By Brian Feinzimer
By Charles Lam
By Joel Beers
By LP Hastings
By Dave Barton
By LP Hastings
By Joel Beers
The brick warehouse along Santa Fe Avenue in downtown Fullerton looks eerily still most nights, akin to the industrial wastelands of a Rust Belt city. The only people to pass by its sawtoothed roof and dimly lit sidewalk are college kids stumbling to and from Bootlegger's Brewery, beginning or ending another night of bacchanalia. But stand near the warehouse's cold metal door, and you can feel the vibration of music and hear the occasional laughter. It sounds like a buzzing hive.
Inside, you're greeted by a pent-up energy that unspools every which way and the smell of toasty, old wood. Warm gallery lighting peeks out from seemingly every corner. The music is louder, but the place is still devoid of people. A left turn out of the square foyer puts you in a long hall with no visible end, artwork covering its length, each segment painted in different hues and separating a labyrinth of rooms.
Floating down the hallway is a suspended river of paper cranes that leads to the center of the warehouse. That's where Mike Magoski appears. The 54-year-old's blue eyes bounce wide for a moment, his mop of white hair shinning under the lights. "Oh, good! You're here!" he exclaims, clasping his hands together. "Come on back; we're having a dance party, and there's something new I have to show you." And running like a child, Mike introduces us—in fact, everyone who walks into this realm—to his life and his creation: the Magoski Arts Colony.
Anyone who has ever experienced the colony during its monthly art walks admits to being a bit disoriented afterward. Much like the Navidson House in Mark Danielewski's House of Leaves, the colony seems larger on the inside than it looks from the outside, and the more it's filled with galleries and exhibits, the bigger it seems to get. Mike builds walls and artist lofts so quickly they work like vines, constantly growing and wrapping around everything; it's similar to how artists build lofts at the Brewery in Los Angeles, except on a smaller scale with a quicker turnaround. "I think our business model is different," Mike explains, satisfaction in his eyes. "When people come in, they are guests. The show isn't about us! It's about facilitating an experience, whatever it is they're looking for."
In a city better known for drunk bros, brutal police officers, and the habitual destruction of historic buildings and public art, the Magoski Arts Colony operates in Fullerton's shadows. Most residents, let alone the rest of Orange County, don't know it exists. But it may represent OC's best, last chance to foster a genuine artists' colony, one that won't collapse under city planning, greedy investors or the eternal siren call of more established scenes.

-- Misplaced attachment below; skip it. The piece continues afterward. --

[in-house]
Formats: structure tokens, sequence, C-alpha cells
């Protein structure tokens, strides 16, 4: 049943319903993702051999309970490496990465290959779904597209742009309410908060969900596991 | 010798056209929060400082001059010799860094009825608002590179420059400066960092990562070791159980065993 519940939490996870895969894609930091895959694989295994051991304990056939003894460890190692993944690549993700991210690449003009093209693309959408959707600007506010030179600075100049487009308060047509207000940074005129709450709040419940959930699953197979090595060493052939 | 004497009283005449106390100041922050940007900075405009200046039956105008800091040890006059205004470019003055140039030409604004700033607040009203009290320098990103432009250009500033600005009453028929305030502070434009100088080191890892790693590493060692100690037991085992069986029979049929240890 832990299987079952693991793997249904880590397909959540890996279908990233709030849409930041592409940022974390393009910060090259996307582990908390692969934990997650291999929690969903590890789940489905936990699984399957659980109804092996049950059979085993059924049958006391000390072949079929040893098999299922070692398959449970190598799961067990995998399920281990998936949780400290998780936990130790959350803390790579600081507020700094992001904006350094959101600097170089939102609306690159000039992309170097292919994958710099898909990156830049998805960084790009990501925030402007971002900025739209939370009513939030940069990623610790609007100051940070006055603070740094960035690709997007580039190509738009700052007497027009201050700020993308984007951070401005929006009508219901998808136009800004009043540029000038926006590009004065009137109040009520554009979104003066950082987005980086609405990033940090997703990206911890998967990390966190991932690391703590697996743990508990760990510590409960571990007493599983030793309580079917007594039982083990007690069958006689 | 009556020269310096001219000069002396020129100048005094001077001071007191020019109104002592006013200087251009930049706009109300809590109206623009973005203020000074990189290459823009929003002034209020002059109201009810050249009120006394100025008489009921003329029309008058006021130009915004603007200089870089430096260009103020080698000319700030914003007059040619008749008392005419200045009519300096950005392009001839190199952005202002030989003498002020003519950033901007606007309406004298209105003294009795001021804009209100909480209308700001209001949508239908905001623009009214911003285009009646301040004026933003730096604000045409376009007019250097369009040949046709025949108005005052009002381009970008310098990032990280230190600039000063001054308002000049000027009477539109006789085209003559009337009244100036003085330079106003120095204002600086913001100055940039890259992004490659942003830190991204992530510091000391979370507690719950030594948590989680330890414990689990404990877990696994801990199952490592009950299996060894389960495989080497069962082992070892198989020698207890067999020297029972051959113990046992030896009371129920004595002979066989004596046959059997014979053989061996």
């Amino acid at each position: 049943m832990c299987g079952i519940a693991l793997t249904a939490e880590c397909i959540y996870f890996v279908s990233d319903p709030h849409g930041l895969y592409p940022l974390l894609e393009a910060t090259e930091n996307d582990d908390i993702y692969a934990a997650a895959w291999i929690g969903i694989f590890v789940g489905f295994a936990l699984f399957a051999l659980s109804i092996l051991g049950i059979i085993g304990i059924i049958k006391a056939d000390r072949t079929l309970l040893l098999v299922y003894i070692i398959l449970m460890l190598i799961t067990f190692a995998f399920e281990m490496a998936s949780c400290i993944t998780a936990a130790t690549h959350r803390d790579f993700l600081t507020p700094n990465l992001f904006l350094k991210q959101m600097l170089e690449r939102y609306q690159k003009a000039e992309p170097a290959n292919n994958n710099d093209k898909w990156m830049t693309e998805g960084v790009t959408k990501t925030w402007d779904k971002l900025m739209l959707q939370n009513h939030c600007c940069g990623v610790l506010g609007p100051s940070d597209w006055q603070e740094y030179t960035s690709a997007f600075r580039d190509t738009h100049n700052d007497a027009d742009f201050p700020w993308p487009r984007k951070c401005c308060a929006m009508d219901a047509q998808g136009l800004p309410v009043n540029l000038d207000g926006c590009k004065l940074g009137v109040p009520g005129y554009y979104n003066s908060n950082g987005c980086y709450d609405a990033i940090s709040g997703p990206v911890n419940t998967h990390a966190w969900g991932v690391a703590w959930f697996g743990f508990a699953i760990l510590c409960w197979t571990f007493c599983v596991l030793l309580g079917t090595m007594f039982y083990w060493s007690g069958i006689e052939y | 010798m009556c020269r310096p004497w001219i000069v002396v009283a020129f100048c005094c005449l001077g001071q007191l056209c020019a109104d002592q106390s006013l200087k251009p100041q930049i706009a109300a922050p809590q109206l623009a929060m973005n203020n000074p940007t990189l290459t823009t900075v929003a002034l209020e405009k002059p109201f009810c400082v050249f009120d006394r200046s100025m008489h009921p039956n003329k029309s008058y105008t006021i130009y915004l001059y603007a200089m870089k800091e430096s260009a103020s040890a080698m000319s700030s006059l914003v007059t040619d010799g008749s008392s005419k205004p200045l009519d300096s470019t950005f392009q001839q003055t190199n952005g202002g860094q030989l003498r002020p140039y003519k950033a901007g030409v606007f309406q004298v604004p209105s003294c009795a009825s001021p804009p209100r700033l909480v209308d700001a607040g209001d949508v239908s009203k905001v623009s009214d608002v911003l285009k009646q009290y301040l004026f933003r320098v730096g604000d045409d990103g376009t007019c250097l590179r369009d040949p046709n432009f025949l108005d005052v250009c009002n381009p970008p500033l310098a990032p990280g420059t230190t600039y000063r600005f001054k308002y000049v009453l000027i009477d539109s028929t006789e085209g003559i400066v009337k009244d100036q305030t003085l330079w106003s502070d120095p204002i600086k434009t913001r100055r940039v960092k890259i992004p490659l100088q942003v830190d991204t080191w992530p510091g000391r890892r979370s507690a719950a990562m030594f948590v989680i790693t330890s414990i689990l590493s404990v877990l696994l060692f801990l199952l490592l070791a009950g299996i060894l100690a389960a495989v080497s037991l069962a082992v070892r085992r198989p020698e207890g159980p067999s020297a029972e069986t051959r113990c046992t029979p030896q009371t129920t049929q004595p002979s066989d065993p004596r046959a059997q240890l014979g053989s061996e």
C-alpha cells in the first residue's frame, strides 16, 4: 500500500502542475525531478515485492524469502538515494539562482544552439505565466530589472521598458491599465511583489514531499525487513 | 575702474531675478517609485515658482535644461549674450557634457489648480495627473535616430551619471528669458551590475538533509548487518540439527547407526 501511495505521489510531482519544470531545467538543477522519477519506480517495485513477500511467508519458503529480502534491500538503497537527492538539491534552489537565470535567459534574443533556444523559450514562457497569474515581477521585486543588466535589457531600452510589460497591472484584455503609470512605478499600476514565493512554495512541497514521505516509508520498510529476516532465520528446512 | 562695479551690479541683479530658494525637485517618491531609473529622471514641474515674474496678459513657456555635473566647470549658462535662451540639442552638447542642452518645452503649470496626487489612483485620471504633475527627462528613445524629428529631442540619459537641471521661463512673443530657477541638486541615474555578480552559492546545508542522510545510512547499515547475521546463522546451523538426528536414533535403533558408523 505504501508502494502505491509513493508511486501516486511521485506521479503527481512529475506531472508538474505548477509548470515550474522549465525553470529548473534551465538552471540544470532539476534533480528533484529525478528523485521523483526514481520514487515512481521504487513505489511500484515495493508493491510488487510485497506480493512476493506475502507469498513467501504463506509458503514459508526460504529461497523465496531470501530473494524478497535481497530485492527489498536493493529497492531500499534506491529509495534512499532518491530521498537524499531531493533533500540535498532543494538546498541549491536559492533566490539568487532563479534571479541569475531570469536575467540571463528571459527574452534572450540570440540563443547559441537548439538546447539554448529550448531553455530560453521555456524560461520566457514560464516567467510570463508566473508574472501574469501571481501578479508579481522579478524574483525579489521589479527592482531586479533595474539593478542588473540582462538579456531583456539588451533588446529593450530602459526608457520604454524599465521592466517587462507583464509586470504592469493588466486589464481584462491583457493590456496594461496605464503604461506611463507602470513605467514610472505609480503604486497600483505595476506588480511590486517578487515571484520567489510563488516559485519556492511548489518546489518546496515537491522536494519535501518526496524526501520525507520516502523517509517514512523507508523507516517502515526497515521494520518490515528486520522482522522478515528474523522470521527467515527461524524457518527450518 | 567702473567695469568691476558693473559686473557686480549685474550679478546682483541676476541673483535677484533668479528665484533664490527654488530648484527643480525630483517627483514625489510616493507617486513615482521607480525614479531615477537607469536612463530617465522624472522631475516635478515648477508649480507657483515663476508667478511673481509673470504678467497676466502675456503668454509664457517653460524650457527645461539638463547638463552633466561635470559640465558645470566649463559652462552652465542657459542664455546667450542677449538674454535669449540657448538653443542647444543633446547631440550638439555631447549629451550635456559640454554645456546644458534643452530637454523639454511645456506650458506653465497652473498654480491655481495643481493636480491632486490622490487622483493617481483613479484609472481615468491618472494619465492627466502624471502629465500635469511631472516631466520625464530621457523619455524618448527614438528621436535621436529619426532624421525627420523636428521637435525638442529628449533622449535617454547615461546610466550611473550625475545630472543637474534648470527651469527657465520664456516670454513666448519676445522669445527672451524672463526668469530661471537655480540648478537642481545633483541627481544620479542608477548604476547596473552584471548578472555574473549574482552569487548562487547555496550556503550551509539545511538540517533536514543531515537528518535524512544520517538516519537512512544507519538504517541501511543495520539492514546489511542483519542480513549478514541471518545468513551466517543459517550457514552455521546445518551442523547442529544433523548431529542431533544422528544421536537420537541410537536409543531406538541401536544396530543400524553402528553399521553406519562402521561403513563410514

"There seems to be a difference between the average Joe who goes to a bar and listens to rock music and the bourgeoisie who go to the galleries and drink champagne," Mike says. "The latter are basically doing the same thing, just with their homies. The problem is we don't have a mingling between the two in Orange County. . . . We want everyone to know that art is a good investment, and I'm not talking about the pieces you buy at IKEA."
* * *
On a warm spring night, Mike prepares to go up on the roof. His tool belt has a camera attached. One hand holds a growler; with his empty hand, he pats himself down.
"Hmm, do I need anything else?" Mike says to himself. "Oh, yeah, I was going to get a cigar."
Clusters of artists join him via a small, winding wooden staircase. Four rows of dormers stretch the length of the 116-foot façade, with romantic pivot windows that look down onto the tiny artist lofts. From the ground floor, the lofts are hardly noticed; from above, they resemble fairytale workshops.
"I think about hallowed ground a lot," Mike says, his eyes drifting across the dusk horizon. "Like an Indian burial ground—is it sacred because there was something special there before, or did they make it special? I think this place is like that. What makes a place hallowed? Love."
The warehouse that shelters the Magoski Arts Colony was built in 1928 and is recognized as a local landmark by the city. It operated for decades as a laundry facility, and then it housed juicers for the Chapman's Old Mission Brand Valencia oranges packing plant that was across the railroad tracks. In the late 1980s, Pete Magoski—father of Mike—purchased the building along with three others next to it because they were pretty cheap and, as Mike explains, "the buildings no one wanted."
Pete wasn't a real-estate man or a big-time investor. He was a space engineer and later the owner of North American Aerospace Corp., which helped to design Apollo spacecrafts for NASA. Neither he nor his business partner, Vic Harrison, will offer up details, though. "Oh, I'm just a poor country boy—that's all," Pete says with a laugh.
Until the mid-1990s, the laundry building was storage for anything from stoves to tanks. Then, one year, Mike asked to use a small corner. He had been a career server and restaurant manager until an employee tried to rob his place, in the process literally stabbing him in the back. "I almost died," Mike says, "but it was my daughter's birthday, and I couldn't let that happen. I realized I had to reevaluate my life, so I embarked on this mad affair with art."